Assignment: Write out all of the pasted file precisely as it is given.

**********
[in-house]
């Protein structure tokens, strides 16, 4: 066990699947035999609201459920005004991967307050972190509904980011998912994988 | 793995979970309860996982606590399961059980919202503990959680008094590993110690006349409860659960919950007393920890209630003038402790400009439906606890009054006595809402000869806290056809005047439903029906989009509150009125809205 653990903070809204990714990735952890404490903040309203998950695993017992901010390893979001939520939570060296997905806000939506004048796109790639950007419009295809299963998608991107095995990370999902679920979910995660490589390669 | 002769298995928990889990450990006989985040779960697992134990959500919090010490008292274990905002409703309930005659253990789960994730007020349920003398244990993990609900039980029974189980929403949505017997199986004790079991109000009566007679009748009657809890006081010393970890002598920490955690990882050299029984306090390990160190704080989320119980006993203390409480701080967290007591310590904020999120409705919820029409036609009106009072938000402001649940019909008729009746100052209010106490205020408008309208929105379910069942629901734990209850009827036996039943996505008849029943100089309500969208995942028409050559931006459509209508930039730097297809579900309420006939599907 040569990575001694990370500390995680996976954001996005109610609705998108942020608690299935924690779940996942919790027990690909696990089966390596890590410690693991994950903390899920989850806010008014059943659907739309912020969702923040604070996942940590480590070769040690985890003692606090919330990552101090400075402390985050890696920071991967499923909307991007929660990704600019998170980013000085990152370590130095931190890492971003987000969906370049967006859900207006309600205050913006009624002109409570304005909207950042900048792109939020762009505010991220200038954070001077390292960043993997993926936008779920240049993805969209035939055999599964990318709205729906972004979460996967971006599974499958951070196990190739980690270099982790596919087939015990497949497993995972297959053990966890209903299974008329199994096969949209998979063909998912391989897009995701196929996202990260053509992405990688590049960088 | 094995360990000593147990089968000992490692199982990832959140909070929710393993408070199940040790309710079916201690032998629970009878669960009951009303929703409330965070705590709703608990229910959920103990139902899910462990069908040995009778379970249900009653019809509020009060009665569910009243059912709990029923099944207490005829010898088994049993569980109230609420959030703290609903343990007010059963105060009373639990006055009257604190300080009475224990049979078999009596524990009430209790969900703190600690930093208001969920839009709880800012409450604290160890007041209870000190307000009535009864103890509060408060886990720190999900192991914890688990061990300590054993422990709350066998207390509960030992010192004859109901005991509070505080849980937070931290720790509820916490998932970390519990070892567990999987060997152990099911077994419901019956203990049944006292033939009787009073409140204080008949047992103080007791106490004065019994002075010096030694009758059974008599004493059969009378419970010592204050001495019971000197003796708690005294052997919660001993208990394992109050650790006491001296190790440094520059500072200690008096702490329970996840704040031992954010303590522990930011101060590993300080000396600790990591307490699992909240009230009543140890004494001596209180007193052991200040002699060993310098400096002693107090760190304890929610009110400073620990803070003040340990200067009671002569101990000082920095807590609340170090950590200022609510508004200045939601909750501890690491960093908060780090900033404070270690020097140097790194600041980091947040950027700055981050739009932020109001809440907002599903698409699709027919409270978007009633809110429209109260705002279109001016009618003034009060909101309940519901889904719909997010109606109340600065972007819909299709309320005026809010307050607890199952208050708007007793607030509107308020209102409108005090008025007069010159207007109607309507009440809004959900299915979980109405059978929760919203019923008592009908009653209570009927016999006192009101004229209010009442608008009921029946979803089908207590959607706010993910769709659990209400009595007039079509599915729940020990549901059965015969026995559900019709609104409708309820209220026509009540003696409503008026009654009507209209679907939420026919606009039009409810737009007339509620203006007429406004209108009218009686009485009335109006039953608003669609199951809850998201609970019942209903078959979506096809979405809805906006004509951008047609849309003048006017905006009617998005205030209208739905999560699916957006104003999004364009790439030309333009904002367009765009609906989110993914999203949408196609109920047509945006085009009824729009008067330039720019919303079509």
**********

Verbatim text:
[in-house]
């Protein structure tokens, strides 16, 4: 066990699947035999609201459920005004991967307050972190509904980011998912994988 | 793995979970309860996982606590399961059980919202503990959680008094590993110690006349409860659960919950007393920890209630003038402790400009439906606890009054006595809402000869806290056809005047439903029906989009509150009125809205 653990903070809204990714990735952890404490903040309203998950695993017992901010390893979001939520939570060296997905806000939506004048796109790639950007419009295809299963998608991107095995990370999902679920979910995660490589390669 | 002769298995928990889990450990006989985040779960697992134990959500919090010490008292274990905002409703309930005659253990789960994730007020349920003398244990993990609900039980029974189980929403949505017997199986004790079991109000009566007679009748009657809890006081010393970890002598920490955690990882050299029984306090390990160190704080989320119980006993203390409480701080967290007591310590904020999120409705919820029409036609009106009072938000402001649940019909008729009746100052209010106490205020408008309208929105379910069942629901734990209850009827036996039943996505008849029943100089309500969208995942028409050559931006459509209508930039730097297809579900309420006939599907 040569990575001694990370500390995680996976954001996005109610609705998108942020608690299935924690779940996942919790027990690909696990089966390596890590410690693991994950903390899920989850806010008014059943659907739309912020969702923040604070996942940590480590070769040690985890003692606090919330990552101090400075402390985050890696920071991967499923909307991007929660990704600019998170980013000085990152370590130095931190890492971003987000969906370049967006859900207006309600205050913006009624002109409570304005909207950042900048792109939020762009505010991220200038954070001077390292960043993997993926936008779920240049993805969209035939055999599964990318709205729906972004979460996967971006599974499958951070196990190739980690270099982790596919087939015990497949497993995972297959053990966890209903299974008329199994096969949209998979063909998912391989897009995701196929996202990260053509992405990688590049960088 | 094995360990000593147990089968000992490692199982990832959140909070929710393993408070199940040790309710079916201690032998629970009878669960009951009303929703409330965070705590709703608990229910959920103990139902899910462990069908040995009778379970249900009653019809509020009060009665569910009243059912709990029923099944207490005829010898088994049993569980109230609420959030703290609903343990007010059963105060009373639990006055009257604190300080009475224990049979078999009596524990009430209790969900703190600690930093208001969920839009709880800012409450604290160890007041209870000190307000009535009864103890509060408060886990720190999900192991914890688990061990300590054993422990709350066998207390509960030992010192004859109901005991509070505080849980937070931290720790509820916490998932970390519990070892567990999987060997152990099911077994419901019956203990049944006292033939009787009073409140204080008949047992103080007791106490004065019994002075010096030694009758059974008599004493059969009378419970010592204050001495019971000197003796708690005294052997919660001993208990394992109050650790006491001296190790440094520059500072200690008096702490329970996840704040031992954010303590522990930011101060590993300080000396600790990591307490699992909240009230009543140890004494001596209180007193052991200040002699060993310098400096002693107090760190304890929610009110400073620990803070003040340990200067009671002569101990000082920095807590609340170090950590200022609510508004200045939601909750501890690491960093908060780090900033404070270690020097140097790194600041980091947040950027700055981050739009932020109001809440907002599903698409699709027919409270978007009633809110429209109260705002279109001016009618003034009060909101309940519901889904719909997010109606109340600065972007819909299709309320005026809010307050607890199952208050708007007793607030509107308020209102409108005090008025007069010159207007109607309507009440809004959900299915979980109405059978929760919203019923008592009908009653209570009927016999006192009101004229209010009442608008009921029946979803089908207590959607706010993910769709659990209400009595007039079509599915729940020990549901059965015969026995559900019709609104409708309820209220026509009540003696409503008026009654009507209209679907939420026919606009039009409810737009007339509620203006007429406004209108009218009686009485009335109006039953608003669609199951809850998201609970019942209903078959979506096809979405809805906006004509951008047609849309003048006017905006009617998005205030209208739905999560699916957006104003999004364009790439030309333009904002367009765009609906989110993914999203949408196609109920047509945006085009009824729009008067330039720019919303079509």